Truss gambles big on emergency UK budget with promise of huge tax cuts
- As the UK prepares to unveil emergency economic measures, tax cuts seem all but certain – what remains hazy is how they will be paid for and whether they will bring down inflation
- A lack of detail on government spending and plans to boost growth is also fuelling uncertainty in a time of severe economic hardship
UK Chancellor Kwasi Kwarteng is set to deliver the first major fiscal event of the new government on Friday, with the Truss team in a risk-taking mood.
In his emergency budget, Kwarteng will start delivering on Prime Minister Liz Truss’ pledge to bring an end to what she calls a UK consensus that has “peddled a particular type of economic policy for 20 years that hasn’t delivered”.
One early signal of intent was the government’s sacking last week of Treasury permanent secretary Tom Scholar, who was seen as a purveyor of this orthodoxy, including being against deficit spending.
While the scope of the announcements is unclear, Truss has previously pledged to reverse April’s rise in national insurance and abolish next year’s planned corporation tax hike from 19 per cent to 25 per cent.
Overall, more than 20 different measures are expected to be unveiled. This potentially includes a controversial plan to abolish the cap on banker bonuses, and taking an axe to “nanny state” measures such as the UK’s sugar tax. Kwarteng will also detail plans for a £150 billion (US$170 billion) cap on energy prices.
Bold as Kwarteng’s plans may be, there remain big question marks. For starters, it is not clear how the government will pay for the £30 billion in tax cuts Truss has promised. She insists they can be paid for within the current fiscal rules, which require that debt should fall as a proportion of national income in 2024-25.
Then again, it is plausible that Kwarteng may simply move the goalposts in the annual budget later this year by extending the debt target into the next parliament. Giving weight to this theory, Kwarteng is refusing to publish updated official forecasts for the economy and public finances alongside the mini budget.
The House of Commons Treasury Committee, chaired by Conservative MP Mel Stride, wrote to the new finance minister in recent days asking him to release the figures already compiled by the Office for Budget Responsibility (OBR). However, the Treasury will reportedly keep the forecasts secret until the full annual budget is rolled out some time in the next six months.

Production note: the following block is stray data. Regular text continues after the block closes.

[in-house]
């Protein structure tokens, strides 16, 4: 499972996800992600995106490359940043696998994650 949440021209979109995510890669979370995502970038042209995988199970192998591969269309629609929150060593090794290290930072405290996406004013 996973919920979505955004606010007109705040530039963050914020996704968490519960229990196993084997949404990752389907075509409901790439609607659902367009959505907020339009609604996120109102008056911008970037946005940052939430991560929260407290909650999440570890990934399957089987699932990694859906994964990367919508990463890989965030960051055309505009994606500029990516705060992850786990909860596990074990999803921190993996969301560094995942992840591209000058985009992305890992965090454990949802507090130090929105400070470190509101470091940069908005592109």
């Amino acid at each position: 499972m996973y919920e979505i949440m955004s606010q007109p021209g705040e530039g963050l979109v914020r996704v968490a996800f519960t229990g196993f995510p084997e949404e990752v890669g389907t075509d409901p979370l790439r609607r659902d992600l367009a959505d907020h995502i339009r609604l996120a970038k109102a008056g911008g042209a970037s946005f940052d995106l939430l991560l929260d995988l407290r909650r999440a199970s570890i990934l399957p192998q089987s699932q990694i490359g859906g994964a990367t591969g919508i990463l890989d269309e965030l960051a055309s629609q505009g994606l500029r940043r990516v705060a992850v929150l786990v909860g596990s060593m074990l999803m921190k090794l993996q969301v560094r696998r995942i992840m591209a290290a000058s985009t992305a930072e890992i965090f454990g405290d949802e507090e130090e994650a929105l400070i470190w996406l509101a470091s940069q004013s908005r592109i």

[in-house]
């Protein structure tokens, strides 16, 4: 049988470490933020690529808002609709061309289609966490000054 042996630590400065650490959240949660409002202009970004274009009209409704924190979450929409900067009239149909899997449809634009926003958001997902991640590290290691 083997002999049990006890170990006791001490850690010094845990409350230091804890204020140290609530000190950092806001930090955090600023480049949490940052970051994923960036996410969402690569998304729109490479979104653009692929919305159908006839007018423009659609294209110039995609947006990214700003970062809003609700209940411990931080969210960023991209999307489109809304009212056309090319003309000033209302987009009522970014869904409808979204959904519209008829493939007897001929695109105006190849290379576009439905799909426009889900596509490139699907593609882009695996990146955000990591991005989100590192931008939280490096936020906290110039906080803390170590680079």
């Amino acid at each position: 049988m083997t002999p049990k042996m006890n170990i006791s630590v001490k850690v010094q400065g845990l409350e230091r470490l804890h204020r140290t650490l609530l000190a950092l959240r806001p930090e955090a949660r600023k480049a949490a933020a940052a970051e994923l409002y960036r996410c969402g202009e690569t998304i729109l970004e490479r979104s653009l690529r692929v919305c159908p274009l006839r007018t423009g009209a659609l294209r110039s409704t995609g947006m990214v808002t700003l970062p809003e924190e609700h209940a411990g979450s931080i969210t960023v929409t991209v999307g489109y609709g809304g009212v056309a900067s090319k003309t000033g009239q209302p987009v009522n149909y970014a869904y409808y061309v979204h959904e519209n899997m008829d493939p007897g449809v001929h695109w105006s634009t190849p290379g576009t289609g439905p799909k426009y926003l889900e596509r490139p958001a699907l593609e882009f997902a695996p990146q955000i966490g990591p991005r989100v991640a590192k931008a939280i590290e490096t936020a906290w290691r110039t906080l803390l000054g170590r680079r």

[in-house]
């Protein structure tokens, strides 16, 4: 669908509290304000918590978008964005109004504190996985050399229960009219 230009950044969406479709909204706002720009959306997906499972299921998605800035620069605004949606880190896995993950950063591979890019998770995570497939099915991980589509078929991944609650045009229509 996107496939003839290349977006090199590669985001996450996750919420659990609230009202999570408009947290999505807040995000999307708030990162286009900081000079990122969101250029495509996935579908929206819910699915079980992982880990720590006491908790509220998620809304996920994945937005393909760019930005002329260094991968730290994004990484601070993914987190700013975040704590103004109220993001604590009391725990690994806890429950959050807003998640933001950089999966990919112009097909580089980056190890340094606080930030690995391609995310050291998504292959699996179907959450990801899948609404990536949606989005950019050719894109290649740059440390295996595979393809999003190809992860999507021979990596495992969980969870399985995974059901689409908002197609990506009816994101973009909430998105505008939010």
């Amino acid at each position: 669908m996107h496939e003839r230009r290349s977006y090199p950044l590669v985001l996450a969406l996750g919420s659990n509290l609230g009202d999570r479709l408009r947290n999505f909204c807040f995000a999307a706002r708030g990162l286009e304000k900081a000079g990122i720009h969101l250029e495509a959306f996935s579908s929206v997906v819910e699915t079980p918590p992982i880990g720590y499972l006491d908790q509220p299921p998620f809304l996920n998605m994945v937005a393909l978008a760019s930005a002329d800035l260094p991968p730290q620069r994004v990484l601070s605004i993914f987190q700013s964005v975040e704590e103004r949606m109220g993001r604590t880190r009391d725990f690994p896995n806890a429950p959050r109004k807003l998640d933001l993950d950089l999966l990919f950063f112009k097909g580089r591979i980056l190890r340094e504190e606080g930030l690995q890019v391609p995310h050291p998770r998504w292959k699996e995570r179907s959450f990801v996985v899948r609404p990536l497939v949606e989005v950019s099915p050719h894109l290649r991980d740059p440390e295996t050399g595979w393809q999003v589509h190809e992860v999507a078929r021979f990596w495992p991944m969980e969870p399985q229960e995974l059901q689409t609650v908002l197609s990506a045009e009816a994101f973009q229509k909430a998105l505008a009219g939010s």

Important as this debate is about taxation, however, it has obscured even more important issues for the United Kingdom, like boosting economic productivity. This is a massive long-term challenge, and it is far from clear Kwarteng will address it on Friday.
The Confederation of Business Industry trade body has warned that there is not enough focus on the importance of higher productivity as the most sustainable way to deliver better standards of living, tackle the fiscal challenges of an ageing population, decarbonise, lower the tax burden and drive growth.
The Truss team has also been less than clear about its intentions for public spending. This includes the future of the so-called “levelling up” agenda, which centres around investment in parts of central and northern England (the “Red Wall”) that lag economically behind the wealthier south.
A number of Conservative MPs are concerned that the mini budget will not do enough to support those on lower incomes, especially if the cap for highly paid bankers is lifted. The specific worry is that lifting the bonus cap will send the wrong message to voters, especially in the cherished Red Wall seats that the party needs to keep.
Kwarteng’s budget represents a significant gamble as the nation faces the most difficult economic landscape in years. As he rolls the political dice, it remains highly uncertain whether it will deliver growth or, in turn, transform the government’s political prospects, allowing the Conservatives to win a fifth straight term in office at the next general election.
Andrew Hammond is an associate at LSE IDEAS at the London School of Economics